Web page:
Love conquers all, even zombiehood
He’s a zombie, you see, and she’s not. (They’re usually known as Corpses in the US, not too complicated.) He’s called “R” (Nicholas Hoult) — in his state that’s all he can remember of his name — and she’s called Julie (Teresa Palmer) — get it? (There’s even a kind of balcony scene, but it’s so understated you might miss it.) They’re star-cross’d, alright: her father (John Malkovich) is the head of a project to destroy all his kind. They’re not quite the usual undead, or R isn’t, certainly, because it turns out — and everybody’s as surprised as we are — that love and caring can bring them, slowly, back to life.
This young person’s date movie by Jonathan Levine of The Wackness and 50/50 works pretty well by turning a familiar horror genre into, well, a young person’s date movie. It’s a high concept flick that fades a bit once the concept’s been thoroughly got across to us (ironically it threatens to lose its pulse as its minimally-named protagonist begins getting one), but it’s sweet and fun.
I like coming back in my mind to the fairly long opening passage, before the movie even officially begins. This is where Levine sets the mood and creates sympathy for his main character. In it R, whose youthful, ironic voiceover we hear and whose point of view we’re seeing things from — an amusing and essential feature –recounts to us how he spends his days in desolate city streets or at the airport, which he calls home. What better place for zombies, right? Occasionally he meets up with his best friend, M (Rob Corddry) at an airport bar, but they can’t say much, only sort of stare and grunt at each other, maybe bring out a word or two, Samuel Beckett versions of inarticulate manhood.
Warm Bodies does have some standard zombie movie action of the George Romero kind. Even when the Corpses start warming up, there’s the evil “Bonies” to fight off. But none of this is ever quite as important as the romance. To feed this new mood, Levine uses his traditional George Romero-esque bombed-out empty spaces, which he found in Canada, in a delicate and evocative way. The film makes excellent use of Montreal locations here, particularly an abandoned airport.
The essence of it all is R and the way he looks. We know well enough from Robert Pattinson that girls can swoon over a pale and blood-drinking vampire. What’s the problem if R — he’d rather not talk about it; he’s not at all proud of it — eats human flesh? And underneath that rotting red hoodie and disintegrating T shirt there’s a cute young guy longing for a human being makeover, with big eager eyes, his pallor not unattractive, his longing when he meets this real girl utterly touching. (Hoult might have learned how to do this part playing in “Skins,” where his character, the Alpha Male at his Bristol college, gets hit by a bus and the brain damage that results turns him into a near-zombie for a good long while.) R is sort of a boy with potential. Oddly enough, he’s non-threatening. He can protect Julie from the hunger of not-so-romantic other zombies. And he adores her.
“Not safe,” R tells Julie, huddling her up in his lair, an empty airplane, where he hoards things, including a turntable and a collection of cool vinyl records, so he can play appropriate songs for Julie. She is always wanting to slip away. But wait: “Not safe!” Luckily he does not sleep; zombies don’t. He does, literally, feast on the memories of her rather generic boyfriend Perry (Dave Franco) whom, embarrassing though it is, R is responsible for killing and partially eating, saving bits of his brain. When he munches on them, they bring him images from Perry’s past and of course Julie’s, so R can vicariously experience moments of togetherness with her, more “normal” ones.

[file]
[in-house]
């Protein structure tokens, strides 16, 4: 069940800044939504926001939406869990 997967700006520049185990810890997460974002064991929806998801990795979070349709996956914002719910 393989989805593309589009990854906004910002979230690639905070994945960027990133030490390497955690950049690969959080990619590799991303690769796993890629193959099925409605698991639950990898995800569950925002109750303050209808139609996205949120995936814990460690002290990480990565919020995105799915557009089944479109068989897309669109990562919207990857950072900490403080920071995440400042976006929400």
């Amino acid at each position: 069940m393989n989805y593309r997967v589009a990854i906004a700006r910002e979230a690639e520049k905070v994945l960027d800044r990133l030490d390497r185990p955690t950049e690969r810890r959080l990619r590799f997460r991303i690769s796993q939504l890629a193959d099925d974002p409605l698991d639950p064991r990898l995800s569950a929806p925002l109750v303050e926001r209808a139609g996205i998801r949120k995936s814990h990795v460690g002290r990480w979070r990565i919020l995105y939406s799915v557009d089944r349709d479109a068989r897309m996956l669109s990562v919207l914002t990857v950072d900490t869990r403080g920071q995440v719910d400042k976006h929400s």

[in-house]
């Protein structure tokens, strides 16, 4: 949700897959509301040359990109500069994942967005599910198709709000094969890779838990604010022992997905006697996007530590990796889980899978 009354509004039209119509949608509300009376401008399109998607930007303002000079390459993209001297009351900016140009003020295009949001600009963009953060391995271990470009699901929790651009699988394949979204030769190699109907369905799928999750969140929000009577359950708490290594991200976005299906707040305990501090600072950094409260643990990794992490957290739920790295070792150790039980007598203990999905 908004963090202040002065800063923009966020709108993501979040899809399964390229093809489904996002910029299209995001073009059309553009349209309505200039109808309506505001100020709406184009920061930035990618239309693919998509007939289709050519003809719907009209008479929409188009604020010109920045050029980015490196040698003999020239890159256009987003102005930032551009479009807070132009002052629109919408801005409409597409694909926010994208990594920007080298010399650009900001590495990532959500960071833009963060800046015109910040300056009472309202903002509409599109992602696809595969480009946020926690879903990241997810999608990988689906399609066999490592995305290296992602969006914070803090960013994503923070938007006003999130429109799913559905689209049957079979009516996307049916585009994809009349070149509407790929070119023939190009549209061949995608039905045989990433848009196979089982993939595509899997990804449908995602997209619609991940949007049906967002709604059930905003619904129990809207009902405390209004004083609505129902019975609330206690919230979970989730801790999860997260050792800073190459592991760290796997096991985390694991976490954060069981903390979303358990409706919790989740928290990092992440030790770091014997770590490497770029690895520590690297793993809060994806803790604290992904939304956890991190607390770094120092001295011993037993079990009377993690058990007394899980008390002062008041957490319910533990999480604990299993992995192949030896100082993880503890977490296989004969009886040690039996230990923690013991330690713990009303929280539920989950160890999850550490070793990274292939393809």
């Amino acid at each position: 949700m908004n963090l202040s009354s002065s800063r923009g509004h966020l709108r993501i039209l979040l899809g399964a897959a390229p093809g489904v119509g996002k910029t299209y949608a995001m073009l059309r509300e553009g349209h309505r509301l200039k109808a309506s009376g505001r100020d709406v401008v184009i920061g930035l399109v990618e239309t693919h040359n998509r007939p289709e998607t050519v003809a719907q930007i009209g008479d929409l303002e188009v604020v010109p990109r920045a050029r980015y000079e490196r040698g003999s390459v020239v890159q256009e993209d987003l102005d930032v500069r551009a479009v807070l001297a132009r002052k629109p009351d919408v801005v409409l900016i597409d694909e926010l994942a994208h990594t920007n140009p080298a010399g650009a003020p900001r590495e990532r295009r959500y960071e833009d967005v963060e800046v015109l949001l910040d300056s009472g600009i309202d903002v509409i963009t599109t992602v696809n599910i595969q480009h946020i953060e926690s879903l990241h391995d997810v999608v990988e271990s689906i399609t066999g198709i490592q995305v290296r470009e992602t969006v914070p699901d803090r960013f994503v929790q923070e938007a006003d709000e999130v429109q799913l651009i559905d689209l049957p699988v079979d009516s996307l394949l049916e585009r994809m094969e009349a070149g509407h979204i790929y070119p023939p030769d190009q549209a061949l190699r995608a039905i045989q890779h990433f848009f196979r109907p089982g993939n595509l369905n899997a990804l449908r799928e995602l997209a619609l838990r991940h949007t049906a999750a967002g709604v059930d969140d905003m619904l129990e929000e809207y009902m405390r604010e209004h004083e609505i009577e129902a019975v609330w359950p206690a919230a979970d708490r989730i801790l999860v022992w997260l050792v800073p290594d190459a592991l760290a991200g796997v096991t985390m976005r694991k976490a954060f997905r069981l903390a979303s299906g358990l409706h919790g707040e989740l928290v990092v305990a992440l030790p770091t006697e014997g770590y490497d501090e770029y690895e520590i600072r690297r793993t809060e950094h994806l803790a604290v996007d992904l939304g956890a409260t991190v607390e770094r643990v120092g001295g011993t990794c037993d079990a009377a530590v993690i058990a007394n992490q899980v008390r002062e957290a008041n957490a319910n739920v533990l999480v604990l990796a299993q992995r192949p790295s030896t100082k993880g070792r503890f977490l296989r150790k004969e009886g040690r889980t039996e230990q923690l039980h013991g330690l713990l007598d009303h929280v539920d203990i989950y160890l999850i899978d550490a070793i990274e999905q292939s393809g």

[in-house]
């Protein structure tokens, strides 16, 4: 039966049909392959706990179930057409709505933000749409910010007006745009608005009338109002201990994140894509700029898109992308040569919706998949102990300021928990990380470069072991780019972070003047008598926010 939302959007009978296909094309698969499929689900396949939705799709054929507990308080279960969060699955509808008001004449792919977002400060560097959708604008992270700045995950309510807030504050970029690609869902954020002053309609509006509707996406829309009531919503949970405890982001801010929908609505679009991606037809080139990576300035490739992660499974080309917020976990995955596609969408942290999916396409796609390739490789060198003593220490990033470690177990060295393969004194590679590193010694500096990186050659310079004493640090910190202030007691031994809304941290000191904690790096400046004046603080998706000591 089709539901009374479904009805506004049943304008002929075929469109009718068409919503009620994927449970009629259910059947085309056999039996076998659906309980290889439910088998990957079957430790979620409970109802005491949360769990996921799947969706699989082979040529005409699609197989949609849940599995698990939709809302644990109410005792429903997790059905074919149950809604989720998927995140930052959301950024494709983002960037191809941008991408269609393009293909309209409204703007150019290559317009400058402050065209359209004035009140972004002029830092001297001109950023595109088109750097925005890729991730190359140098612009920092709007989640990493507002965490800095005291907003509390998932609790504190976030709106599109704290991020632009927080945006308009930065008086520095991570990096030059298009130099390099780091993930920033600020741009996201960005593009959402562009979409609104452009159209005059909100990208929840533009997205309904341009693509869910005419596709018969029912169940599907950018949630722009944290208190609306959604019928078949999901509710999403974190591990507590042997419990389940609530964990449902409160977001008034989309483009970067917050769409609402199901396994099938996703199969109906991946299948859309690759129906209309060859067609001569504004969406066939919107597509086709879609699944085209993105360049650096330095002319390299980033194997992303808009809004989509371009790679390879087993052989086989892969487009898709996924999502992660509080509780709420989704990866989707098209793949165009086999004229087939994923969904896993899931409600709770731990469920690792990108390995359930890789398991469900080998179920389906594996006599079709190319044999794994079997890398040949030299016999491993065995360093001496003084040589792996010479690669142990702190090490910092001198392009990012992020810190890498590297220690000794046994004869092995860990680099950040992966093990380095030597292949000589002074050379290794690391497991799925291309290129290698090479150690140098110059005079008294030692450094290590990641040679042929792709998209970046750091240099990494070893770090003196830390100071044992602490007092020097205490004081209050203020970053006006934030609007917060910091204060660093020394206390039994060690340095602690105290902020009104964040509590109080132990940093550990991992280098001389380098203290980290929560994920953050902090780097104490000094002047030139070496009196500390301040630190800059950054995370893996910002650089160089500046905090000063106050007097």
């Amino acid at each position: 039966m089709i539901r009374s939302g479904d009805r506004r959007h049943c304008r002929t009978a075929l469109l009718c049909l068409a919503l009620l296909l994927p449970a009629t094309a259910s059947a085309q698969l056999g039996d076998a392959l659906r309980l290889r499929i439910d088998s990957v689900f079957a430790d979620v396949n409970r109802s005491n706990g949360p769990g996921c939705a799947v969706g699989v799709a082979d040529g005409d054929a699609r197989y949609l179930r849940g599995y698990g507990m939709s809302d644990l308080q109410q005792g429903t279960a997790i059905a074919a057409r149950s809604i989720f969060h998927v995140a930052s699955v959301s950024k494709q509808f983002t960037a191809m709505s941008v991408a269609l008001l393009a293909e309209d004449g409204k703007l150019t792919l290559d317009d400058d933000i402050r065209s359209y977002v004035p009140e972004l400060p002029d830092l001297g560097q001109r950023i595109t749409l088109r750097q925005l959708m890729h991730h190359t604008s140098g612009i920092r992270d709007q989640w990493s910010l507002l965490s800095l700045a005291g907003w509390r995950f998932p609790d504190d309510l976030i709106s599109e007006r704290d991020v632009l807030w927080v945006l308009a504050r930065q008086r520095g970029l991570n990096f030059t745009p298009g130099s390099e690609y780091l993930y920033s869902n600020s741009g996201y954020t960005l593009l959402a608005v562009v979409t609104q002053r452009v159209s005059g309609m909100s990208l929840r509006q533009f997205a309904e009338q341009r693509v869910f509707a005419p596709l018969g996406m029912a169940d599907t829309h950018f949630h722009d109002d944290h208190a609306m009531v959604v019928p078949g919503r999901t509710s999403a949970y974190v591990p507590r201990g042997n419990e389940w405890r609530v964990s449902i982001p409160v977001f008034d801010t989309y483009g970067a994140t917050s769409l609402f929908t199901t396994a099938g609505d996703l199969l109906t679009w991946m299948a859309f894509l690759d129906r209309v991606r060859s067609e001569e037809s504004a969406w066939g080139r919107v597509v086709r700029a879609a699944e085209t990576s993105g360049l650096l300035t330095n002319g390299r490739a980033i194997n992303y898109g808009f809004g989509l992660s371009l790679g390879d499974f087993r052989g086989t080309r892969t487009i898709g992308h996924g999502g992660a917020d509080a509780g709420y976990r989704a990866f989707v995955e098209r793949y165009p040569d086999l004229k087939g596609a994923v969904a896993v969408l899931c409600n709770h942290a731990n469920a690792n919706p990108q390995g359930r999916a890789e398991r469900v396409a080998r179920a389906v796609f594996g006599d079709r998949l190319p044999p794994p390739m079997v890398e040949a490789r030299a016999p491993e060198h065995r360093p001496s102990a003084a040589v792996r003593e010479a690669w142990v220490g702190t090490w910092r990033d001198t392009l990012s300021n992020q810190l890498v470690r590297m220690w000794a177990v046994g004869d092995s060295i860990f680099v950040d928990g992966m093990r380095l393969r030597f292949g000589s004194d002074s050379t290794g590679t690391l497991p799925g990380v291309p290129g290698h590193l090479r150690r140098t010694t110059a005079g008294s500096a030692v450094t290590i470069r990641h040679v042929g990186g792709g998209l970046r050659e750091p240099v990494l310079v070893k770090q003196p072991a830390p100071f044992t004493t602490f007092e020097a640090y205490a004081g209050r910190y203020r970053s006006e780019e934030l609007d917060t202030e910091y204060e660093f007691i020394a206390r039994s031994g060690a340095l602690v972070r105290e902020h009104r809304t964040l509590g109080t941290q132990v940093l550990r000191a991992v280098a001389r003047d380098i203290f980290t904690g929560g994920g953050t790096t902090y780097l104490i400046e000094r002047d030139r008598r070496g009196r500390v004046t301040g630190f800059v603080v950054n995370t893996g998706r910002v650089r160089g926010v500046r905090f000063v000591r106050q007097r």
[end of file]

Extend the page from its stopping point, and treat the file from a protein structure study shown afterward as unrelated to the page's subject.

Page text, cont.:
Some weaknesses develop in Warm Bodies as time goes on. After a while we’re used to being inside R’s head. His thoughts are wistful but sluggish. The novelty starts to wear off. Then because Levine wants this to be primarily a romantic comedy we don’t get the constant gory encounters of the usual zombie movie and a bit of undead ennui sets in. It’s disappointing that as the romance grows, the comedy tends to fade and there’s less and less of the wit and edge where we started out. Julie’s father (Malkovich) with his fixed desire to blow every Corpse’s head off is awfully harsh and relentless (though Malkovich doesn’t overdo it). The way caring brings Corpses back to life gets a bit corny.
On the other hand lively scenes between Julie and her best friend Nora (Analeigh Tipton), essential to develop the girlie perspective on things, are fresh and charming. And above all R’s struggle back to humanity, a beating heart, and a warm body is very slow and gradual. You could almost say it’s quite believable. That part is handled brilliantly. Nicholas Hoult makes a superb lovelorn zombie. This of course is not nearly as funny as Shaun of the Dead, but it’s more romantic and cute. Warm Bodies is a complete twist on the zombie film that breaks all its usual George Romero rules. As an exercise in genre-bending it’s a success, and it’s a great role for Nicholas Hoult. Robert Pattinson, move over. This takes itself less seriously than the Twilight series, and is more fun.
Warm Bodies hits cinemas 8th February 2013.
DIRECTOR: JONATHAN LEVINE
WRITER: JONATHAN LEVINE FROM THE NOVEL BY ISAAC MARION
STARS: NICHOLAS HOULT, TERESA PALMER, ANALEIGH TIPTON, ROB CORDDRY, JOHN MALKOVICH
RUNTIME: 97 MINS APPROX